He pulled his black cloak around him while tromping an exploratory path through the alleyways. He was somewhere about a mile from the Ancient Quarter, towards the centre of the city, which lay beyond the bad hotels and closed bistros. Bone archways from large whales were embedded in the cobbles, totems to the thousands of lost fishermen across the ages, and it was one of the few remaining features that suggested the ancient city had once been something grander. Also in that quarter rose three pair of massive reptilian onyx wings, two hundred feet tall and positioned in a triangle about a hundred yards apart on each side.

Another scream, but he couldn’t tell where exactly it had come from. Devil take me, this is a creepy place. Something moved above his head, maybe one of the garudas? Why was he so scared? He was in the military, for Bohr’s sake: a man meant to be at the top of his professional form.

Cats suddenly began to spill into the passageway, two, four, then countless numbers, all pouring through the streets like it was a mouthpiece, their claws tapping stone, occasionally lashing out at each other, before they spread out in exploratory arcs into the distance.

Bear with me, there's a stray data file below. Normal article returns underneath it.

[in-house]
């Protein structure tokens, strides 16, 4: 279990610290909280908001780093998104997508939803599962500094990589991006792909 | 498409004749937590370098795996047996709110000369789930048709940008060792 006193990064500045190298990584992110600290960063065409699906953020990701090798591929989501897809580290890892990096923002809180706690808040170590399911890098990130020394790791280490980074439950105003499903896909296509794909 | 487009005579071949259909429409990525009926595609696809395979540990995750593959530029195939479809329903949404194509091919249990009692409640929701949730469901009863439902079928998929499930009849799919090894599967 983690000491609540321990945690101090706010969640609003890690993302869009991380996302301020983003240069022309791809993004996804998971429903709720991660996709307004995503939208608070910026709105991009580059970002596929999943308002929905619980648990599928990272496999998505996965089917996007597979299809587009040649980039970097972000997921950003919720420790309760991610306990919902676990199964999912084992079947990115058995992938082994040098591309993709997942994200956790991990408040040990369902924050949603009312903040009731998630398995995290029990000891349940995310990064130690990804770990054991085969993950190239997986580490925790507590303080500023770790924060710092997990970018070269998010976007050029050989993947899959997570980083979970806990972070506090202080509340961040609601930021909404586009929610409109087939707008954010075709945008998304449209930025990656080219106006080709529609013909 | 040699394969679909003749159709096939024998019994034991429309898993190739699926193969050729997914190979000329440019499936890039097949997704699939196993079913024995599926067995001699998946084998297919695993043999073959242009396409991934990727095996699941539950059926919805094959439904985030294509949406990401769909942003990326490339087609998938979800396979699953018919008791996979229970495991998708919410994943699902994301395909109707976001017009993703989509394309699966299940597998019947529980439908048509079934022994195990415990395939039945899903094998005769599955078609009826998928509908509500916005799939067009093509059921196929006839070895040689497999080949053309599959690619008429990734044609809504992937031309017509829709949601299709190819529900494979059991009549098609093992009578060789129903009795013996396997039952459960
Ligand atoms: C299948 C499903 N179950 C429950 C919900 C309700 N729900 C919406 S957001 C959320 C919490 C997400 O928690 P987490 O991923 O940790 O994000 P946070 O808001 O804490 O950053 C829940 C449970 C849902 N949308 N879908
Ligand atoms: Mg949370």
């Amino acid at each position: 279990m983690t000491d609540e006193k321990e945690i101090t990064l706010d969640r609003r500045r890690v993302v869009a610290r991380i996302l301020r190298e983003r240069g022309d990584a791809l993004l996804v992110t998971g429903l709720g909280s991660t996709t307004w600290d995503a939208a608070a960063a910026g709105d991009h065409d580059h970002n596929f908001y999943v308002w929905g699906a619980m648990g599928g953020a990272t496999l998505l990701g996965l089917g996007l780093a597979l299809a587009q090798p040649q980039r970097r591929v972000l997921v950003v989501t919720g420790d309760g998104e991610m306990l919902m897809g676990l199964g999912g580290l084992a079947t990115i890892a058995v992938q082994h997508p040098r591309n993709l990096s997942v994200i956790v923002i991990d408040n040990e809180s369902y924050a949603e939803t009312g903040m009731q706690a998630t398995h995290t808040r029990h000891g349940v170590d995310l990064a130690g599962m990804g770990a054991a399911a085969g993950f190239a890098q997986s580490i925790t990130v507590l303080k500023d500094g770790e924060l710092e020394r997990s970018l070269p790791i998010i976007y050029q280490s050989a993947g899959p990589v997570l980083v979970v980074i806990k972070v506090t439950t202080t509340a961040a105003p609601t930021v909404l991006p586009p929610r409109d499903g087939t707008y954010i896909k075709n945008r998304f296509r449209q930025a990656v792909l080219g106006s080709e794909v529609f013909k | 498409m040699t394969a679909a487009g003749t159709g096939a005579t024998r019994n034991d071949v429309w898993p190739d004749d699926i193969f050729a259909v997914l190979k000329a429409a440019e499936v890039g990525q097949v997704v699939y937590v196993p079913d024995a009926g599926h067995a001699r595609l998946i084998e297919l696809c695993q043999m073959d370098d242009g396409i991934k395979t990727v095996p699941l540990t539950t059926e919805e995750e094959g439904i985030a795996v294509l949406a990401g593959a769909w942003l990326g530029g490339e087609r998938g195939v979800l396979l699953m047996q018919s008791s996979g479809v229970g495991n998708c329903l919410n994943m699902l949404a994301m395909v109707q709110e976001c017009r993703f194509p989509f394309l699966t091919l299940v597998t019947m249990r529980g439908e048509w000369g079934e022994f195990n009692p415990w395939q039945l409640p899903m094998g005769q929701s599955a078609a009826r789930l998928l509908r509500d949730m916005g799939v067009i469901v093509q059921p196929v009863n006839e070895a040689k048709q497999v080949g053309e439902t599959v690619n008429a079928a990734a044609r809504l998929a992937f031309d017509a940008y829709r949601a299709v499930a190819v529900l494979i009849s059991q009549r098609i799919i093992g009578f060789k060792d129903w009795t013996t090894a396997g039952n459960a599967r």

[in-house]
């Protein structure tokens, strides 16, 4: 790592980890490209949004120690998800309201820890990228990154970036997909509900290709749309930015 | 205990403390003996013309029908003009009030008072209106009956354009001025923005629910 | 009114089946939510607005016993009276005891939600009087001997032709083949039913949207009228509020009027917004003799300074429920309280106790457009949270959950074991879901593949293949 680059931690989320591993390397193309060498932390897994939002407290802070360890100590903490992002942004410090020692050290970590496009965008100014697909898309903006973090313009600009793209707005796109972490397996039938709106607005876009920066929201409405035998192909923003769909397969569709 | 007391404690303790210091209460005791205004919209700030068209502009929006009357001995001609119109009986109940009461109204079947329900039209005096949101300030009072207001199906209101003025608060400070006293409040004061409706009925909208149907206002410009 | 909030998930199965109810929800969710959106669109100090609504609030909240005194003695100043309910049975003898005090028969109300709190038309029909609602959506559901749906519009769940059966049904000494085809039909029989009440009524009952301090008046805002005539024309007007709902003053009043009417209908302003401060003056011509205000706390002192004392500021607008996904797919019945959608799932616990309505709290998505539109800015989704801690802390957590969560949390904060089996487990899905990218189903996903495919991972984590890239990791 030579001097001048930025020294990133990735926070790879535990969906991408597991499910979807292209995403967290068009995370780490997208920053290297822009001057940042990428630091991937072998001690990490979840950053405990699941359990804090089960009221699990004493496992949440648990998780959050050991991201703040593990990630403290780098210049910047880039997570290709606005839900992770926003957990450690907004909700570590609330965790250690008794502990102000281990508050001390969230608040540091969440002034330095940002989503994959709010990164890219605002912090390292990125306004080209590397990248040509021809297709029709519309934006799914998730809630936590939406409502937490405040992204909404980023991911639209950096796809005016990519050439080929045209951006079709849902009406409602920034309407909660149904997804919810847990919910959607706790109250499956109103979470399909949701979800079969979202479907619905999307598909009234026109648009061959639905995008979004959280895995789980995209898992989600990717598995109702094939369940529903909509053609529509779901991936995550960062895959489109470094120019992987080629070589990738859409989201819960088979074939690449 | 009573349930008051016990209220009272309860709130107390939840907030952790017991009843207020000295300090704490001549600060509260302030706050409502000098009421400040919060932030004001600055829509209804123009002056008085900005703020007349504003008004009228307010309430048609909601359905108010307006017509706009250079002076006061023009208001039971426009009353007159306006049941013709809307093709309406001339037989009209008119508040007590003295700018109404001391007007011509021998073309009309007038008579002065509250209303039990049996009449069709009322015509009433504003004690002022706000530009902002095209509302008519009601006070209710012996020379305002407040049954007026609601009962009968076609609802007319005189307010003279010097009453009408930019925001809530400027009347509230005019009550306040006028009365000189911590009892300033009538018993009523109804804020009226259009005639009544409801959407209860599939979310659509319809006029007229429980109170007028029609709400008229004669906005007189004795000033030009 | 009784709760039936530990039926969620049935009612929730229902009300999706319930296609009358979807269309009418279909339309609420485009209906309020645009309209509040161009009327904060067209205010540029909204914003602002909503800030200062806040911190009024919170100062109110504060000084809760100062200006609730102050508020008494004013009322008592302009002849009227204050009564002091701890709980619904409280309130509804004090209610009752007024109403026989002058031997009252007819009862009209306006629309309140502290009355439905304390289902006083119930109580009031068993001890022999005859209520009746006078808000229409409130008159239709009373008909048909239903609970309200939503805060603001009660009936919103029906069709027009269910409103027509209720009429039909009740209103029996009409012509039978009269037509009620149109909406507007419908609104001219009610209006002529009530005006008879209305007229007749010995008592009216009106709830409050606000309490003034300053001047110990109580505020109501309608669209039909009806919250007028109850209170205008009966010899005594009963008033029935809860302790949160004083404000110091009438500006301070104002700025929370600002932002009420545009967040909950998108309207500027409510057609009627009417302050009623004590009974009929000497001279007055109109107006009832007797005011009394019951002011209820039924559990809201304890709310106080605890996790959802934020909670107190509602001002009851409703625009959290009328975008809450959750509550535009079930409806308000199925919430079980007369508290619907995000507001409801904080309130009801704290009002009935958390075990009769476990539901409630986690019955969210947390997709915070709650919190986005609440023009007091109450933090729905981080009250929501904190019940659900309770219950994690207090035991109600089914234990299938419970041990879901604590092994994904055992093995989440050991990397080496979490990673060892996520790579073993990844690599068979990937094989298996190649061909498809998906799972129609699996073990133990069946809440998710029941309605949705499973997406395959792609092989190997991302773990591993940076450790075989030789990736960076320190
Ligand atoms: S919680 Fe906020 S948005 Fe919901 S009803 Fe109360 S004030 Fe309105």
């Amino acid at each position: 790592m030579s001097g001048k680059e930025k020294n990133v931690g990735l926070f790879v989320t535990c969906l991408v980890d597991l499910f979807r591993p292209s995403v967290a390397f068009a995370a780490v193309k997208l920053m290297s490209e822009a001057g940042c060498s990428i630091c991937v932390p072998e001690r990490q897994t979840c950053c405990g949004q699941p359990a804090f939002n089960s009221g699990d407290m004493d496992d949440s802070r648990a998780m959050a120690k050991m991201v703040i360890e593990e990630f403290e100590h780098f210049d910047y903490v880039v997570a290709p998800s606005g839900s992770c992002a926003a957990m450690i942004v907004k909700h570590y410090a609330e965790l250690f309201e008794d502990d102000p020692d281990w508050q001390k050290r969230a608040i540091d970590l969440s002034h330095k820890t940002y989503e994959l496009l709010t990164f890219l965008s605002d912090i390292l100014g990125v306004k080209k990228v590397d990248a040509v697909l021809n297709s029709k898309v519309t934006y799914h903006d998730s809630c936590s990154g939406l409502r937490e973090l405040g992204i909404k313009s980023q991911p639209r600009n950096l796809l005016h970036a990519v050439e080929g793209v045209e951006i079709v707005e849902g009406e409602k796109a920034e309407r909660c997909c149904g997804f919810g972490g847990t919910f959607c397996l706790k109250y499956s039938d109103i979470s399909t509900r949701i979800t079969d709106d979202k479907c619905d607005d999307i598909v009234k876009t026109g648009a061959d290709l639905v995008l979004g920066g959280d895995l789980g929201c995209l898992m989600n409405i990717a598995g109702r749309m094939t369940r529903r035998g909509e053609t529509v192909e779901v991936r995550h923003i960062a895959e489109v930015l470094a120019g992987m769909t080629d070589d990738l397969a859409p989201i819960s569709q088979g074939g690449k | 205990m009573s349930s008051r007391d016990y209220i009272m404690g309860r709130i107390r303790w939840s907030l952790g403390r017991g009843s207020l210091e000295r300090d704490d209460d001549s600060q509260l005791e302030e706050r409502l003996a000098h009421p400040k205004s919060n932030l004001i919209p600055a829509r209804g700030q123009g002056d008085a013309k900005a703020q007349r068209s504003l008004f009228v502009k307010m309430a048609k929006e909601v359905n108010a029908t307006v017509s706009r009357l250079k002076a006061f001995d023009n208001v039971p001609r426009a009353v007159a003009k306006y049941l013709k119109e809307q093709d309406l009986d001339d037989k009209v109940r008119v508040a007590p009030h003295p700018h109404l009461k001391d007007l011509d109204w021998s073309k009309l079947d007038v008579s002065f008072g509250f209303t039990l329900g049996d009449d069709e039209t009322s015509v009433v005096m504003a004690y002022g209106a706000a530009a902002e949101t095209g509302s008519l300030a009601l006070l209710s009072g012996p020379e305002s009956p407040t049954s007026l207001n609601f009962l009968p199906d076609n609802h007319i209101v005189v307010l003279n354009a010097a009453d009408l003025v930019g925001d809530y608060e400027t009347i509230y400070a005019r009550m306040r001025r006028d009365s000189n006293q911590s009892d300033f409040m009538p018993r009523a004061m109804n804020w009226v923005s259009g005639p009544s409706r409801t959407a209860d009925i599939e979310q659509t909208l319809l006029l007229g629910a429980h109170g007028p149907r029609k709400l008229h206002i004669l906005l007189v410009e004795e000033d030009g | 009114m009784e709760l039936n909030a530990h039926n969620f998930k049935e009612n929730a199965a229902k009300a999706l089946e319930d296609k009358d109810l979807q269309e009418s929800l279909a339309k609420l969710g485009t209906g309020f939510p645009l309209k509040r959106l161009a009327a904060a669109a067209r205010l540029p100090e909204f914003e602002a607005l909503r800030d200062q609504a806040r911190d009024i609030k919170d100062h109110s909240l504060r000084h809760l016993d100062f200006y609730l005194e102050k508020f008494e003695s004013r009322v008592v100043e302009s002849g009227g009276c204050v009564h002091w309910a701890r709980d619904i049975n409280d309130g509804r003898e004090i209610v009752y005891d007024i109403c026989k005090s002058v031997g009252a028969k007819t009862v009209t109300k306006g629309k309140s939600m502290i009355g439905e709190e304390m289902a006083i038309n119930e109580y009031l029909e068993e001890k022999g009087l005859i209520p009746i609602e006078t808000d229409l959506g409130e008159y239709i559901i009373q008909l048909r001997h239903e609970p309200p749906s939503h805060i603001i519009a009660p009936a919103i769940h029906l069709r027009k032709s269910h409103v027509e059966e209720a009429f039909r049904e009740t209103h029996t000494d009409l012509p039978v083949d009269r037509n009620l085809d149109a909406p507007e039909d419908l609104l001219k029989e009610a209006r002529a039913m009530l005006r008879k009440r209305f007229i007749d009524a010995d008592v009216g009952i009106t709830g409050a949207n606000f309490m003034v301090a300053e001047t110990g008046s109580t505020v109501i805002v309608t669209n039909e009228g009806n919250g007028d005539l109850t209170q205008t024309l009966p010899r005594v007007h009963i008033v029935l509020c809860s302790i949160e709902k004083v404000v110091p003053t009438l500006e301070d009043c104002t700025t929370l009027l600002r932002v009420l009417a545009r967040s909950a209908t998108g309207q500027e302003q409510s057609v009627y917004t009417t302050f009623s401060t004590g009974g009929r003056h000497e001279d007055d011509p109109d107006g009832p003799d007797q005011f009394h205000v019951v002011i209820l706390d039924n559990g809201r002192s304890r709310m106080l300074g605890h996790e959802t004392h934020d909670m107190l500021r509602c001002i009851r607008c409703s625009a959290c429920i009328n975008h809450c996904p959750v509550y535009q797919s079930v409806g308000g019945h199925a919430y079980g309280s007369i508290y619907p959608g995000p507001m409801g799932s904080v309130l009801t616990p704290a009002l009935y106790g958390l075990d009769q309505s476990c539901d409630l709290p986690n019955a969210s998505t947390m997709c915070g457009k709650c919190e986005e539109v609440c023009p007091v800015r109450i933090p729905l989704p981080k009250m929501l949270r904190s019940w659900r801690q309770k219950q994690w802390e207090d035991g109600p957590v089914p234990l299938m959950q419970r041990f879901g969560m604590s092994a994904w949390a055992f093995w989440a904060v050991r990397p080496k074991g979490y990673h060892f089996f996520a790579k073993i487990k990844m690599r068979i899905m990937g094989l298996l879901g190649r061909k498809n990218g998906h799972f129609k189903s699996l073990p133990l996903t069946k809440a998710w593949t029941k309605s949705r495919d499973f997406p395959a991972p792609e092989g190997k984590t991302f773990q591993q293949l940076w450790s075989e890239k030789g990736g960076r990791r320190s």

‘Anyone there?’ he offered.

Only his own voice came back at him, and he experienced something like vertigo – the very fabric of the streets changing in that same moment. He seemed an awfully long way away from a comforting bottle of vodka right now.

Around the next corner he spotted something and moved closer – it was a young body on the stone, severed down the centre, the ribcage split, organs spilling out into the night. Curiously, this body looked as if it had here dead for a while, certainly somewhat longer than the gap in time between now and when Haust had heard the terrible scream. More detail he detected: the wound wasn’t clean, and there were loose hairs around the edge of it, fine but firm, and the length of a thumb. To one side lay a butcher’s meat cleaver, silvery and bloodied. The public torches nearly exposed steam as the under-city heating system bled warmth into the icy evening air above.

Who’d done this?